China’s Crackdown on Video Games
The Chinese focus on child health leaves little room for playing games.
By: GenZ Staff | September 4, 2021 | 634 Words
How many hours per week should kids play video games – and should the government be able to make a law about it?
China’s government made headlines recently with a new law making it illegal for people under the age of 18 to play video games more than three hours most weeks. Chinese state-run news agency, Xinhua, reported that gamers will only be allowed to play on Fridays, Saturdays, Sundays, and official holidays – and only for one hour, between 8-9 p.m. The law seems to specifically target online gaming.
The new law, written by the Chinese National Press and Publication Administration (NPPA), states that online game companies will have to make players register using their real names and birth dates, so kids can’t use fake accounts to get around the rules. The government would “deal with companies that fail to put measures in place,” according to the Xinhua report.
China says the change is meant to protect kids’ “physical and mental health” and prevent “youth video game addiction.” It also said that gaming distracts young people from study and their family life.
Regulating Video Games
This isn’t the first time China has regulated video games. From 2000 to 2015, many games consoles were banned in the country, leading to online PC gaming becoming more popular. Video game content is also controlled to avoid images the Chinese government doesn’t like.
The new law expands on an old rule from 2019. It limited those under age 18 to 13 hours of play per week – including 90 minutes on weekdays, with three hours per day on weekends and holidays. All-night sessions were banned, as kids weren’t allowed to play between 10 p.m. and 8 a.m. The stricter rule comes just after Chinese government media claimed that online video game addiction is a danger that could “destroy a generation.”
Images from internet cafés showing young people cooped up playing for hours on end evoke a strong response. These scenes have caused many people to applaud the Chinese government for trying to improve the health of the country’s children. Others have argued that parents could have stopped the behavior without a government mandate.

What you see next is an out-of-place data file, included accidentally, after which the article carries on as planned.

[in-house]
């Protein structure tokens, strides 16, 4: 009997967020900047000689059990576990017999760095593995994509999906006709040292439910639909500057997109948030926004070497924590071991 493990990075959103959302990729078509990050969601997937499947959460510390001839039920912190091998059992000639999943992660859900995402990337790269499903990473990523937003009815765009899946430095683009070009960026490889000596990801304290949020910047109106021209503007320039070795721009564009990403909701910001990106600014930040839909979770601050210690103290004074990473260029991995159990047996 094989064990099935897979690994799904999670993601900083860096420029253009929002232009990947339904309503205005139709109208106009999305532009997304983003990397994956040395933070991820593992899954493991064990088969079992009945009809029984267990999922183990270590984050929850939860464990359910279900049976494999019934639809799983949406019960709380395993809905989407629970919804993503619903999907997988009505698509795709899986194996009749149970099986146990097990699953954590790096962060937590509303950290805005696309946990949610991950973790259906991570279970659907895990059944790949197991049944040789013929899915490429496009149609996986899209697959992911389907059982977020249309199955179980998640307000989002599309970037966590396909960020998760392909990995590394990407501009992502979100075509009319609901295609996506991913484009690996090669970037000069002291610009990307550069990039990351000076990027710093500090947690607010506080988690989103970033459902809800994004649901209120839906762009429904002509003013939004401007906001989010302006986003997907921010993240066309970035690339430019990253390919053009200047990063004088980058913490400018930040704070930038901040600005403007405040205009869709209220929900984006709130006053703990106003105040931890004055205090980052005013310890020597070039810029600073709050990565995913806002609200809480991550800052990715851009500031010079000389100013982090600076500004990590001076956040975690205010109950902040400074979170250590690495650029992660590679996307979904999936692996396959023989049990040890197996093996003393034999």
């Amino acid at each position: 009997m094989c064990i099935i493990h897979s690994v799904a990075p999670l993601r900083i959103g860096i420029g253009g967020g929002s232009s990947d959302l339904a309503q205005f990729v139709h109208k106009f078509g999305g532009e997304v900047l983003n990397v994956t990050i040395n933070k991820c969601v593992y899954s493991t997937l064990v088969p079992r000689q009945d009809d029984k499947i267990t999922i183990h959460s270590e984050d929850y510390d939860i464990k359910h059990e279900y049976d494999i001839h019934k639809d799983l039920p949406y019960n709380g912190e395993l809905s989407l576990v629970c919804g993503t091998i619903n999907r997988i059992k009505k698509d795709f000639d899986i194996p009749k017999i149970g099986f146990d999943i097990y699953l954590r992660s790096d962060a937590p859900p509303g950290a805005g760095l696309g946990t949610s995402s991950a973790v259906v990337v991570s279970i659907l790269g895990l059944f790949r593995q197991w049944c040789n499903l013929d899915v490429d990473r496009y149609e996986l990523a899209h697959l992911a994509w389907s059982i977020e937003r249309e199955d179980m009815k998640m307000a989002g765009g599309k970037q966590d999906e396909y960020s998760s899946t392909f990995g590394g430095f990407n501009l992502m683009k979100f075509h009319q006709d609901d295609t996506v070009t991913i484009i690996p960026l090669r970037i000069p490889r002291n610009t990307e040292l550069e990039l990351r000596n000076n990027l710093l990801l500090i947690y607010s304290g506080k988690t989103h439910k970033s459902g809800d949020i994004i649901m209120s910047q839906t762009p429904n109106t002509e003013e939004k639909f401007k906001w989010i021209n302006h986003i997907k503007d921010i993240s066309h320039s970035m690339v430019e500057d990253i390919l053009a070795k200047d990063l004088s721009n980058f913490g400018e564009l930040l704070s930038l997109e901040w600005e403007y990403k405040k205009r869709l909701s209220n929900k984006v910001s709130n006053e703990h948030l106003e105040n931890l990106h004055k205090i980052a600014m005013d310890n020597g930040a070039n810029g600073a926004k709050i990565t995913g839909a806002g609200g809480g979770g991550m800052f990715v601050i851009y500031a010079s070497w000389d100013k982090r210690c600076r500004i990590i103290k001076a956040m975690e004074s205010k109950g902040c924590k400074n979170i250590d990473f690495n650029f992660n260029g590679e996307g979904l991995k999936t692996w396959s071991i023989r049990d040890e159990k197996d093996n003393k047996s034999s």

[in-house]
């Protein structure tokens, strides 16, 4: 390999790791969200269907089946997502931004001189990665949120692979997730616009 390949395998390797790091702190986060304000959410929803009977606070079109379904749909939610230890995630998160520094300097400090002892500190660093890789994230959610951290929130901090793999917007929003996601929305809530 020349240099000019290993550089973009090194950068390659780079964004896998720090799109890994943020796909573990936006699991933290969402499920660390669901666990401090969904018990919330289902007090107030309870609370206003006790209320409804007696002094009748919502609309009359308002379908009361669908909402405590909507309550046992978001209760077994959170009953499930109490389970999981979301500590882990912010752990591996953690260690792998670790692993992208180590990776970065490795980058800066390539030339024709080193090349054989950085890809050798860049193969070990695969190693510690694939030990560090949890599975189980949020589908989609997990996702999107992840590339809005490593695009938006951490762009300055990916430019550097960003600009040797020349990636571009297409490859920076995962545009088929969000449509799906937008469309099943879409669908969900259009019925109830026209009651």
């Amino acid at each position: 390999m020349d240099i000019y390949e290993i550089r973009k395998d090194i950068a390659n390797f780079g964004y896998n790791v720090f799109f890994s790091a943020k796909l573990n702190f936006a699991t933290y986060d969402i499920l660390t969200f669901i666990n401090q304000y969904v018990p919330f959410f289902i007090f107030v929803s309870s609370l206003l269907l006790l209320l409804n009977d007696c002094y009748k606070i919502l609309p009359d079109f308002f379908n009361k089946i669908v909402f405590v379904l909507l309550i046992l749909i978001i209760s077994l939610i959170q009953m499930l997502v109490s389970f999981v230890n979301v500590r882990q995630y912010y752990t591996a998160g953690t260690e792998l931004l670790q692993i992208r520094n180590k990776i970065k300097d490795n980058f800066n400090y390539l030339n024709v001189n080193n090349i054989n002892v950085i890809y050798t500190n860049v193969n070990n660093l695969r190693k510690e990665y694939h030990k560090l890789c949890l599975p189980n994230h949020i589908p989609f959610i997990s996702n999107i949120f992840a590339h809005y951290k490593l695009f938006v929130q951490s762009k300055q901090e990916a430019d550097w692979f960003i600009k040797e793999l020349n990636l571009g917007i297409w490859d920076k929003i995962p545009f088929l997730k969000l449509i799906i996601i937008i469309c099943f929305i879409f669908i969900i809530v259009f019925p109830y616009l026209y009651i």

Freedom or Health?
In the U.S., there has been discussion about regulating video games, mostly due to concern about violent content. However, there are limits on how much influence the government has over people’s choices. The basic freedoms and liberties enjoyed by Americans mean they can decide for themselves what kind of lifestyle they want. This includes how they spend their free time, what they eat and drink, who they spend time with, what they say, and other choices.
Many other countries, like China, don’t have such freedoms – and the government has more control over the private lives of the people. Should the state have so much influence over its citizens?
Video Game Addiction?
In the United States, 227 million people play video games of some form, sparking debate over damage caused by too much gaming. So, are video games good or bad? The answer seems to be that gaming is okay in moderation.
According to the American Addiction Centers:
Not all researchers agree that video gaming is a harmful or addictive activity. Many people, including parents, believe that video games expand the imagination, give children the opportunity to work collaboratively, and sharpen cognitive skills. Yet when young people spend most of their time playing video games at the expense of schoolwork, physical exercise, family events, or social activities, the benefits of gaming seem less certain.
With many people concerned about the effects of gaming on the young generation, will other countries follow China’s example?